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Jamaica’s army tries to restore order

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KINGSTON, Jamaica — Soldiers in trucks and armored cars took to the streets with orders to halt violence between law enforcers and opposition party supporters that has left at least 20 people dead in three days.

Prime Minister P.J. Patterson called out the army on Monday night.

"The government cannot stand idly by and allow criminal elements to hold this country to ransom," he told reporters. "There must be full deployment ... to prevent anticipated problems and to ensure the restoration of law and order."

It was not clear how many soldiers were involved. They mainly moved into the streets in the capital, Kingston, as helicopters hovered overhead. Patterson said they also would deploy in other hot spots around the Caribbean country. The military was given police powers, mostly to maintain cordons and enforce curfews, he added.

Leaders of Jamaica's two main political parties — Patterson and Labor Party leader Edward Seaga — accused the other of inciting the violence ahead of general elections scheduled to take place before the end of next year.

The violence grew out of more than two months of clashes between gangs with rival political ties. Thirty-seven people were killed in those fights.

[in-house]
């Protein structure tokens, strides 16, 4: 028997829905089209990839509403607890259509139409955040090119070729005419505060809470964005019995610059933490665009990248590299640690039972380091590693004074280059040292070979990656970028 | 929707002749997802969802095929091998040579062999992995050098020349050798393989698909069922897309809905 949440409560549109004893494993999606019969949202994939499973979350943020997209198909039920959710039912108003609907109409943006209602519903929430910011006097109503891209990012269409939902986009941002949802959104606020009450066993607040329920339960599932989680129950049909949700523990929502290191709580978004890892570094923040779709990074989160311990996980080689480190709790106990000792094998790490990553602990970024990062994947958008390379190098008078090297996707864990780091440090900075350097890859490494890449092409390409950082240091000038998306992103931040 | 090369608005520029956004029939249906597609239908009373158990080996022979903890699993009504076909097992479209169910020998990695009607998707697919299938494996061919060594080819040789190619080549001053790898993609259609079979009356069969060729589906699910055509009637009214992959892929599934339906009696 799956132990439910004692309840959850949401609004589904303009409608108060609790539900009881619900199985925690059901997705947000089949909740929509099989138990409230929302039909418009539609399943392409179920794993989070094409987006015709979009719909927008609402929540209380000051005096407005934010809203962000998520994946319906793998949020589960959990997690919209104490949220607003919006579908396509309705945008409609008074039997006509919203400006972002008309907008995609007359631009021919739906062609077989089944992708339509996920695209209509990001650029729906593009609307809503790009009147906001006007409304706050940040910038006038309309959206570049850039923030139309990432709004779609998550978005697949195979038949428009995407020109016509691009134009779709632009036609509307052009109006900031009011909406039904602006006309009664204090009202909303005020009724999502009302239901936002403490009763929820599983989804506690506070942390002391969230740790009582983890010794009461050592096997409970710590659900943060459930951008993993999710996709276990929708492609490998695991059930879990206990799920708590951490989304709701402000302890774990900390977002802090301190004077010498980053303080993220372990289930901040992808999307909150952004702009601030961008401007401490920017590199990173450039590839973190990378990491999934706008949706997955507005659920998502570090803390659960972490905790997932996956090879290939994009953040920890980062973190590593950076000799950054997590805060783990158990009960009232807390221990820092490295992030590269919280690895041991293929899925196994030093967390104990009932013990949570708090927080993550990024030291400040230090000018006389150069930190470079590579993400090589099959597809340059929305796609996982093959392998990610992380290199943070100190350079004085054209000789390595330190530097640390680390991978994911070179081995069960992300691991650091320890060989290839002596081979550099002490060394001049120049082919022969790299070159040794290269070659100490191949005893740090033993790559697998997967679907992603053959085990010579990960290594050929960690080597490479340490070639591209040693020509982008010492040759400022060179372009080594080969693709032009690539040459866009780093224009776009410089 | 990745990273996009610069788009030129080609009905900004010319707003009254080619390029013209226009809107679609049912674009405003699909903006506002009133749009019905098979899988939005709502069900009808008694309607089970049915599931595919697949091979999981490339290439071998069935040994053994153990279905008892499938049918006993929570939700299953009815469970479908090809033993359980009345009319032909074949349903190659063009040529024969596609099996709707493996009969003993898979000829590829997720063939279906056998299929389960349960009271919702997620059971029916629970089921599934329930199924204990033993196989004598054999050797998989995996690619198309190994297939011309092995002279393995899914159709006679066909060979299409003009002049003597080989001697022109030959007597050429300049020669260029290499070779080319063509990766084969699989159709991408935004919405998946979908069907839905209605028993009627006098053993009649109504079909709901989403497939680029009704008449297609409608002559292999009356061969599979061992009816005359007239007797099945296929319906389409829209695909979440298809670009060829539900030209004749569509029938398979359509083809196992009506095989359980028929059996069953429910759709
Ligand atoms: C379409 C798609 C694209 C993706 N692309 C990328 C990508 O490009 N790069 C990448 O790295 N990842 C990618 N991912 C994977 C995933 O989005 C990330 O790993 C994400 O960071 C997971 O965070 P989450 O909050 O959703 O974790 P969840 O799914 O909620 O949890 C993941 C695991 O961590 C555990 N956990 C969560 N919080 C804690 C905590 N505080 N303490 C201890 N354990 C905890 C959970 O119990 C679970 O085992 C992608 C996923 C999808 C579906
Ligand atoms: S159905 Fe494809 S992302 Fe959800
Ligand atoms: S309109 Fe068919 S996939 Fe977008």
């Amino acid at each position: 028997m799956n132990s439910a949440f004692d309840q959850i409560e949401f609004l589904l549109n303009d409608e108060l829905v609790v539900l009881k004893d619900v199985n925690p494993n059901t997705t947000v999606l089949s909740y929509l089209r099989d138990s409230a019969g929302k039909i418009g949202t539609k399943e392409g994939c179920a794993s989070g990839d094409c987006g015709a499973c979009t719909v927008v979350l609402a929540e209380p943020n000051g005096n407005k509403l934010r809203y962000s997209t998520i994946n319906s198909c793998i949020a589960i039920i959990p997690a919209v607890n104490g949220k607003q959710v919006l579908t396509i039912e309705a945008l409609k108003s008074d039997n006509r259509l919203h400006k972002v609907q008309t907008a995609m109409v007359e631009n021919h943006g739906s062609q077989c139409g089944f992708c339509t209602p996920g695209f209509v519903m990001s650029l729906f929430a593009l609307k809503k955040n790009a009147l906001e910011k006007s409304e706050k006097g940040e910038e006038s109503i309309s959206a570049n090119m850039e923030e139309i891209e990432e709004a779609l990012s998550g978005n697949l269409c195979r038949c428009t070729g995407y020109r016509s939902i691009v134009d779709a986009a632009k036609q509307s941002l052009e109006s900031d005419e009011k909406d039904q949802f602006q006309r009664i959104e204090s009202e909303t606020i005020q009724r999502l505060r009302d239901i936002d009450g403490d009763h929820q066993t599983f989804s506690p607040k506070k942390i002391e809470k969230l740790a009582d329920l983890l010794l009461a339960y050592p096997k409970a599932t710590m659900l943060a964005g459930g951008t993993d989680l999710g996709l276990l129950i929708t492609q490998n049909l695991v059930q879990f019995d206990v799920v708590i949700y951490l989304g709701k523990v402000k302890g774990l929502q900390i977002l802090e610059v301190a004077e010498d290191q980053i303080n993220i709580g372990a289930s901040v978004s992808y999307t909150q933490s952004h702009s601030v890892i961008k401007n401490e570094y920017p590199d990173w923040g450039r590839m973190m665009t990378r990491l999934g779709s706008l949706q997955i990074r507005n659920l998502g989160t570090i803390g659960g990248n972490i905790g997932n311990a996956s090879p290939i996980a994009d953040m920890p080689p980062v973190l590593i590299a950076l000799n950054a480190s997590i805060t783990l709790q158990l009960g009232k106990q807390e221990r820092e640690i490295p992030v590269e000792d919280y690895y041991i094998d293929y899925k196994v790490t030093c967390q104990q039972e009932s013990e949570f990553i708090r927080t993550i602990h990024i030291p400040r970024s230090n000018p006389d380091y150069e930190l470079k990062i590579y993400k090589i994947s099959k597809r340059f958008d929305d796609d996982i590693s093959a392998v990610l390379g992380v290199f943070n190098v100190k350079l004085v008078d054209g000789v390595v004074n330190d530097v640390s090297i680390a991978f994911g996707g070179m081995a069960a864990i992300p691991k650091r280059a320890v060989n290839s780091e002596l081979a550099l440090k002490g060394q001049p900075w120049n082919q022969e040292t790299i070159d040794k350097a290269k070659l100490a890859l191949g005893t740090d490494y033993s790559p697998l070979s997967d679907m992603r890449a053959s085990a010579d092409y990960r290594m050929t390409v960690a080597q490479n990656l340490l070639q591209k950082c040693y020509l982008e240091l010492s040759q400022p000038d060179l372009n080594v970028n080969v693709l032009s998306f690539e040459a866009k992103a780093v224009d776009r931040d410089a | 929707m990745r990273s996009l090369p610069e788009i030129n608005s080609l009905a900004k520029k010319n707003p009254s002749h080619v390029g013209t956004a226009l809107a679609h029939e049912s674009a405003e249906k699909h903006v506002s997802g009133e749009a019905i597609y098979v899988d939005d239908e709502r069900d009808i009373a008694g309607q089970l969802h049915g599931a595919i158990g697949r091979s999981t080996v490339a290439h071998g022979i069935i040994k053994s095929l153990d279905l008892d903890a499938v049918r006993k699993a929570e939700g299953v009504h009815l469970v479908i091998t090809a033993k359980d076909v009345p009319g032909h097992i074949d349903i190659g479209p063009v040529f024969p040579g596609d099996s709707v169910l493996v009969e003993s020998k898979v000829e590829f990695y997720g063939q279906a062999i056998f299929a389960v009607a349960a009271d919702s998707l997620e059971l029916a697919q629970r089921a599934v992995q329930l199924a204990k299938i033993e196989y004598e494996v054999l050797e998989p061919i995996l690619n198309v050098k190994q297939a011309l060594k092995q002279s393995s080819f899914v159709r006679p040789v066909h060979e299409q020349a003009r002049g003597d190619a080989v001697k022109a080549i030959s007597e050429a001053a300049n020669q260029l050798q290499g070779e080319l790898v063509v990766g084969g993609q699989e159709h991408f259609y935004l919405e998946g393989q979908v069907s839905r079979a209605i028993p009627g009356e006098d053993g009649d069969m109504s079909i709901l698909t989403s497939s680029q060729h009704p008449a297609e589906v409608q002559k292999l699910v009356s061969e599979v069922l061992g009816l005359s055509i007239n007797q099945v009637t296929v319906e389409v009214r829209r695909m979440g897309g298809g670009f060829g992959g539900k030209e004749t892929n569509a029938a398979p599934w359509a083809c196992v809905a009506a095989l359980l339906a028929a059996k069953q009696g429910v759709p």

But at least another 20 have been killed since Saturday, when police and soldiers moved into Kingston's notoriously dangerous Tivoli Gardens neighborhood, a Labor stronghold.

"The police are downtown killing people, but only Laborites," said 48-year-old protester Beverly Brown, among 30 protesters at a makeshift roadblock in the Grant's Pen neighborhood.

Police said snipers hidden in buildings strafed the streets with automatic gunfire, and some people attacked them with homemade bombs.

Demonstrators mounted roadblocks, including in the northern tourist resort of Ocho Rios. Many said they were protesting a police crackdown on opposition neighborhoods.

Those killed in the latest fighting included two police officers and a soldier, but police have not identified any of those killed since Saturday as gang members.

Jamaica, with a population of 2.6 million, has one of the highest murder rates in the world. About 530 people have been murdered this year.

That figure does not include about 75 people killed by police between January and last week — killings the police say are in self-defense and that human rights groups charge are summary executions.

Patterson mounted a similar draconian crackdown two years ago, calling out the army and putting troubled neighborhoods under curfew. The government said that it brought the murder rate down by 11 percent in 1999 and that other crimes fell, including robbery and rape.

Jamaica's political history is intertwined with the gangs the two main parties helped organize and arm in Kingston's poor neighborhoods in the 1970s, gangs that controlled the streets at the behest of politicians and intimidated voters at election time.

The political violence reached its height in 1980, when an estimated 700 people were killed in election-related fighting.

Then the gangs turned to lucrative cocaine and marijuana trade, making them financially independent, though most retain political allegiances.

On Monday, the fighting and demonstrations shut down banks, stores and other business throughout Kingston. Demonstrators also looted three stores in Spanish Town, near Kingston, police said.

The disturbances could hurt Jamaica's vital $1.3 billion tourism industry, though the violence is concentrated in Kingston, not tourist resorts in the north and west.